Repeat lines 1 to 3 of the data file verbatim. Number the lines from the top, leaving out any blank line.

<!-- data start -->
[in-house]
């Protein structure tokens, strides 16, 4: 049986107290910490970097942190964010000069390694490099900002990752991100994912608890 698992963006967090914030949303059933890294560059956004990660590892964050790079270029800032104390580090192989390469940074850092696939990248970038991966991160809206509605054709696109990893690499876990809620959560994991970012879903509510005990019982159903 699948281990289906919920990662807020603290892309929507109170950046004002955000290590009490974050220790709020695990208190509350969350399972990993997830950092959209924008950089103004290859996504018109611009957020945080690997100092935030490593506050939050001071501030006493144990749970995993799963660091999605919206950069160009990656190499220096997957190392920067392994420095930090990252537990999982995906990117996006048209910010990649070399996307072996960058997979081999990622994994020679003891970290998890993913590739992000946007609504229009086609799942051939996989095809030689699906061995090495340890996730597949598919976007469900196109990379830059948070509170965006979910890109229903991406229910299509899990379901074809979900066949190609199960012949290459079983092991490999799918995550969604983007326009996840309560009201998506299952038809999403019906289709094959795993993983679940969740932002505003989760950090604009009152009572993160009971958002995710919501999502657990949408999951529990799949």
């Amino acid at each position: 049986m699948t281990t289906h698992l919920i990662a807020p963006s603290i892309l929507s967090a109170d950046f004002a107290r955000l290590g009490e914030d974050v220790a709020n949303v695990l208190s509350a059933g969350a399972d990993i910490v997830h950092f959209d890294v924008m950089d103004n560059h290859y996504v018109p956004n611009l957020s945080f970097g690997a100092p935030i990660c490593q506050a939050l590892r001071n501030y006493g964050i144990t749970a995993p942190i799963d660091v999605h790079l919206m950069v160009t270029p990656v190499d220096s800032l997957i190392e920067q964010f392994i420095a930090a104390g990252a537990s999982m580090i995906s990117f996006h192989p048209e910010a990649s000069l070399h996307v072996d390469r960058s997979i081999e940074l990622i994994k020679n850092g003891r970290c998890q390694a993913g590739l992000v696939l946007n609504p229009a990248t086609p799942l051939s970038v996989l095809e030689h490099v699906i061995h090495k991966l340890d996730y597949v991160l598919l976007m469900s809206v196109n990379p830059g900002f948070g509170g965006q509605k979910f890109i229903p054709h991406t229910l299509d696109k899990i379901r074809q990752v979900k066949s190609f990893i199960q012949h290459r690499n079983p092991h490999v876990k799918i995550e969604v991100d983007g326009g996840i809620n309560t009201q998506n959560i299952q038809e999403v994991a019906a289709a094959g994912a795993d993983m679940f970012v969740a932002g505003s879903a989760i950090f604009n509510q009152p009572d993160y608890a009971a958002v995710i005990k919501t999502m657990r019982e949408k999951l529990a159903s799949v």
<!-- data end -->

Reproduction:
[in-house]
């Protein structure tokens, strides 16, 4: 049986107290910490970097942190964010000069390694490099900002990752991100994912608890 698992963006967090914030949303059933890294560059956004990660590892964050790079270029800032104390580090192989390469940074850092696939990248970038991966991160809206509605054709696109990893690499876990809620959560994991970012879903509510005990019982159903 699948281990289906919920990662807020603290892309929507109170950046004002955000290590009490974050220790709020695990208190509350969350399972990993997830950092959209924008950089103004290859996504018109611009957020945080690997100092935030490593506050939050001071501030006493144990749970995993799963660091999605919206950069160009990656190499220096997957190392920067392994420095930090990252537990999982995906990117996006048209910010990649070399996307072996960058997979081999990622994994020679003891970290998890993913590739992000946007609504229009086609799942051939996989095809030689699906061995090495340890996730597949598919976007469900196109990379830059948070509170965006979910890109229903991406229910299509899990379901074809979900066949190609199960012949290459079983092991490999799918995550969604983007326009996840309560009201998506299952038809999403019906289709094959795993993983679940969740932002505003989760950090604009009152009572993160009971958002995710919501999502657990949408999951529990799949």
């Amino acid at each position: 049986m699948t281990t289906h698992l919920i990662a807020p963006s603290i892309l929507s967090a109170d950046f004002a107290r955000l290590g009490e914030d974050v220790a709020n949303v695990l208190s509350a059933g969350a399972d990993i910490v997830h950092f959209d890294v924008m950089d103004n560059h290859y996504v018109p956004n611009l957020s945080f970097g690997a100092p935030i990660c490593q506050a939050l590892r001071n501030y006493g964050i144990t749970a995993p942190i799963d660091v999605h790079l919206m950069v160009t270029p990656v190499d220096s800032l997957i190392e920067q964010f392994i420095a930090a104390g990252a537990s999982m580090i995906s990117f996006h192989p048209e910010a990649s000069l070399h996307v072996d390469r960058s997979i081999e940074l990622i994994k020679n850092g003891r970290c998890q390694a993913g590739l992000v696939l946007n609504p229009a990248t086609p799942l051939s970038v996989l095809e030689h490099v699906i061995h090495k991966l340890d996730y597949v991160l598919l976007m469900s809206v196109n990379p830059g900002f948070g509170g965006q509605k979910f890109i229903p054709h991406t229910l299509d696109k899990i379901r074809q990752v979900k066949s190609f990893i199960q012949h290459r690499n079983p092991h490999v876990k799918i995550e969604v991100d983007g326009g996840i809620n309560t009201q998506n959560i299952q038809e999403v994991a019906a289709a094959g994912a795993d993983m679940f970012v969740a932002g505003s879903a989760i950090f604009n509510q009152p009572d993160y608890a009971a958002v995710i005990k919501t999502m657990r019982e949408k999951l529990a159903s799949v």